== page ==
blade o'er their con, and glamoured their gumption,
by dint of what they termed sophistical reasoning .
Even those who hold their beads high in office were
not spared,-the refusing to let Burke make a full
confession, and not permitting him to be seen, was
bitterly spoken of. The dispasting the turnkey for
disclosing the secrets "of the prison-house," they
said, had a strang appearance ; of availing themselves
as if some folks were fondering of availing themselves
of the quibbles of the law. than of the administra-
tion of strict justice. It was a burgied job at the
best; for. instead of probing the font rair to the bot-
tom, they wished to skin over the deep wound which
humanity and the honour of Edinburgh had received..
"Hout, man ," said anither; "there's reasons for
every thing, and there's wheels within wheels mair
than you think of."    "That maybe," said the first ;
"but such conduct by some winna be soon forgot-
ten and Iwonder they can sleep sound in their beds,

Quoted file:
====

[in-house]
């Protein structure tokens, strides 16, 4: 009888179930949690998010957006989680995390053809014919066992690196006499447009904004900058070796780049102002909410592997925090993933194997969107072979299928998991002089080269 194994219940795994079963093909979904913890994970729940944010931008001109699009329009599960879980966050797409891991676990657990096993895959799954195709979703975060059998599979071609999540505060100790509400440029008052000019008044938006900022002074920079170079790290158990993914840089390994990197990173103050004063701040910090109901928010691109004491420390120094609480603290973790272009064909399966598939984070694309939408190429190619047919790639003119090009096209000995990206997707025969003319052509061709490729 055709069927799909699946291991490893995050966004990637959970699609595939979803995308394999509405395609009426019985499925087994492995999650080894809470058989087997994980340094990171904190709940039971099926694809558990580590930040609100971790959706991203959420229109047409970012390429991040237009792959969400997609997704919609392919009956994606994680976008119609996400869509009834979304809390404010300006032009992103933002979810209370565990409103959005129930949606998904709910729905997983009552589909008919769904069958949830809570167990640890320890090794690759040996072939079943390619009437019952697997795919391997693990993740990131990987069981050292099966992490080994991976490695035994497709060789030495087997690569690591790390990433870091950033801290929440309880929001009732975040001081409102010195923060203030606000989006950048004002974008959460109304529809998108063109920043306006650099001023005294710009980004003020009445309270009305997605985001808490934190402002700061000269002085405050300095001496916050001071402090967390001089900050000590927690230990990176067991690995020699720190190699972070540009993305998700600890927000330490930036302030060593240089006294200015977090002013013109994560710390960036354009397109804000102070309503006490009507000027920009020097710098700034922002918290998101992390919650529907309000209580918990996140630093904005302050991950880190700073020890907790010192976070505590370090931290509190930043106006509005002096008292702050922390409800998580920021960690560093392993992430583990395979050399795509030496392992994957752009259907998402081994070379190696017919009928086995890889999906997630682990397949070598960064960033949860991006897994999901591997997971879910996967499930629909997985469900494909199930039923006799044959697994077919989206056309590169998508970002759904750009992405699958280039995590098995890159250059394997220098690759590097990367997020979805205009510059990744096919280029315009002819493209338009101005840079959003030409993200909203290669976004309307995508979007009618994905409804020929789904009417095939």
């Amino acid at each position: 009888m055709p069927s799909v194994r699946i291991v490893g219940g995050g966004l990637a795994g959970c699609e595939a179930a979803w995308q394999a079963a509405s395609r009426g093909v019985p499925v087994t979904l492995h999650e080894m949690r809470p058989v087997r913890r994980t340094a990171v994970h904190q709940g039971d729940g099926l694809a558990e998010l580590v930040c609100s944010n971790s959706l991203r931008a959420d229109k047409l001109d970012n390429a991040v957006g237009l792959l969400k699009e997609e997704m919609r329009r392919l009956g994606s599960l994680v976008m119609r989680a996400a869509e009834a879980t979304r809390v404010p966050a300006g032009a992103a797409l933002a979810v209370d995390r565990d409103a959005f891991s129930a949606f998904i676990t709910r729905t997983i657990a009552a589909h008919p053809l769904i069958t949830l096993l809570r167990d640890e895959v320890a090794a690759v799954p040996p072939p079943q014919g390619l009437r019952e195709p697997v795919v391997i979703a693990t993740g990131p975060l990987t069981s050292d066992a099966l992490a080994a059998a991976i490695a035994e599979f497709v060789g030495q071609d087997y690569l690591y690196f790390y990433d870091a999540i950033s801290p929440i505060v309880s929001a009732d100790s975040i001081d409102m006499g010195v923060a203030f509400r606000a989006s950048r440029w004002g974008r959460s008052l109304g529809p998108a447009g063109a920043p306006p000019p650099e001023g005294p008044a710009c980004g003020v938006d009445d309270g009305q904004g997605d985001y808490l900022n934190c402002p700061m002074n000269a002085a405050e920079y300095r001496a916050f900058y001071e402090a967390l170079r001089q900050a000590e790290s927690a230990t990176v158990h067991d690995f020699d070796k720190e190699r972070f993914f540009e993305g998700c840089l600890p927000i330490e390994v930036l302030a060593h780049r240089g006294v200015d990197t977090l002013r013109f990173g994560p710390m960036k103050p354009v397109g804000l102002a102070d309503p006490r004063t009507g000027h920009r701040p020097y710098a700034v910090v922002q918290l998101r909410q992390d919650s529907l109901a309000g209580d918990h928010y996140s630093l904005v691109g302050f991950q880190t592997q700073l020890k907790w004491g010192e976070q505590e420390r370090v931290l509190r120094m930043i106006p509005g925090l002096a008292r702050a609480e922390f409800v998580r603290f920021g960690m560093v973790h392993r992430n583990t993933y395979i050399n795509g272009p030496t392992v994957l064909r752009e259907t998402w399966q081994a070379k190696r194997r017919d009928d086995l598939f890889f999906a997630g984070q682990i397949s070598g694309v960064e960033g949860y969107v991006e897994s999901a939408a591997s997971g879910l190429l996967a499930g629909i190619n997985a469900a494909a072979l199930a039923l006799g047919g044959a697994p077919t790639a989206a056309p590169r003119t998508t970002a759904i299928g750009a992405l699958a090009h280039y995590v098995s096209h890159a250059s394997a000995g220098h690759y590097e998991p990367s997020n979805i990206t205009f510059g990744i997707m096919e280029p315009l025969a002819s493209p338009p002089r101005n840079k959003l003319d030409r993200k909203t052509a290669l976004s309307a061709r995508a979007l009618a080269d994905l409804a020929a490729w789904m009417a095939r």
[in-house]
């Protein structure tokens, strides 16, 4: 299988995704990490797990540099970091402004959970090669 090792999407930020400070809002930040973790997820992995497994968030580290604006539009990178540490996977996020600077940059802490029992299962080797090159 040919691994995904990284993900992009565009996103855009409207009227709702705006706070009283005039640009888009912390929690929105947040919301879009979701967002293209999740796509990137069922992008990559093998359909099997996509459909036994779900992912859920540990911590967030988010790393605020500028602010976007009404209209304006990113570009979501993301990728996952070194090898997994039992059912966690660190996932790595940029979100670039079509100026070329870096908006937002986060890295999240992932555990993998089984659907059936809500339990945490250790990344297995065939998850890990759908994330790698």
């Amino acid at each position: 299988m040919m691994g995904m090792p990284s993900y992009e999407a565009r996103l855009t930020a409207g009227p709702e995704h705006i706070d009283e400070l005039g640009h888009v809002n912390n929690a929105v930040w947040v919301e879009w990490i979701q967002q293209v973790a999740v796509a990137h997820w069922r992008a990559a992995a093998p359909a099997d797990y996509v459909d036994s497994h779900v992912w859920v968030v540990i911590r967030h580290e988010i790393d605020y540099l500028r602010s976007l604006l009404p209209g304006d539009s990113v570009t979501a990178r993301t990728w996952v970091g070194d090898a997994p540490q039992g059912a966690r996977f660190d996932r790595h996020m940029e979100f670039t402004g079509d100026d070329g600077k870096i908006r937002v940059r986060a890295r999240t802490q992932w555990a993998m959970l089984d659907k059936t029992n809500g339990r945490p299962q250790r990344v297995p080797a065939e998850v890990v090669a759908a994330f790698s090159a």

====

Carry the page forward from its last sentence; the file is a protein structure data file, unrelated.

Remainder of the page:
considering the clamour against them, and the state
of the public mind."

Published by W. Smith, No. 3, Bristo Port.

Concerning the Execution

We had a long jolly night of it, but my head   
began spinning like a peerie, and I thought a* the   
room rinning round about, when Mrs Bodkin kindly   
bade her gudeman take me to my bed.    It was a
considerable time before I could sleep, for though   
we had been a' hearty and happy, I thought I saw
Burke just at the fatal moment between time and
elernity, and the wild unearthly yells of the multi-   
tude still rang in my lugs.    Howsoever, at length
and lang I fell asleep, but, Heaven preserve me frae
sic anither night !    For I had a dream so dreadful,   
that it excelled a' I ever heard of read of. There's
a chapter in my book called " The Awfu' Night,"
but that is but mere mockery towhat I suffered on
this occasion, and I wadna wish my greatest enemy
mair punishment, than a dream as dreadful as mine.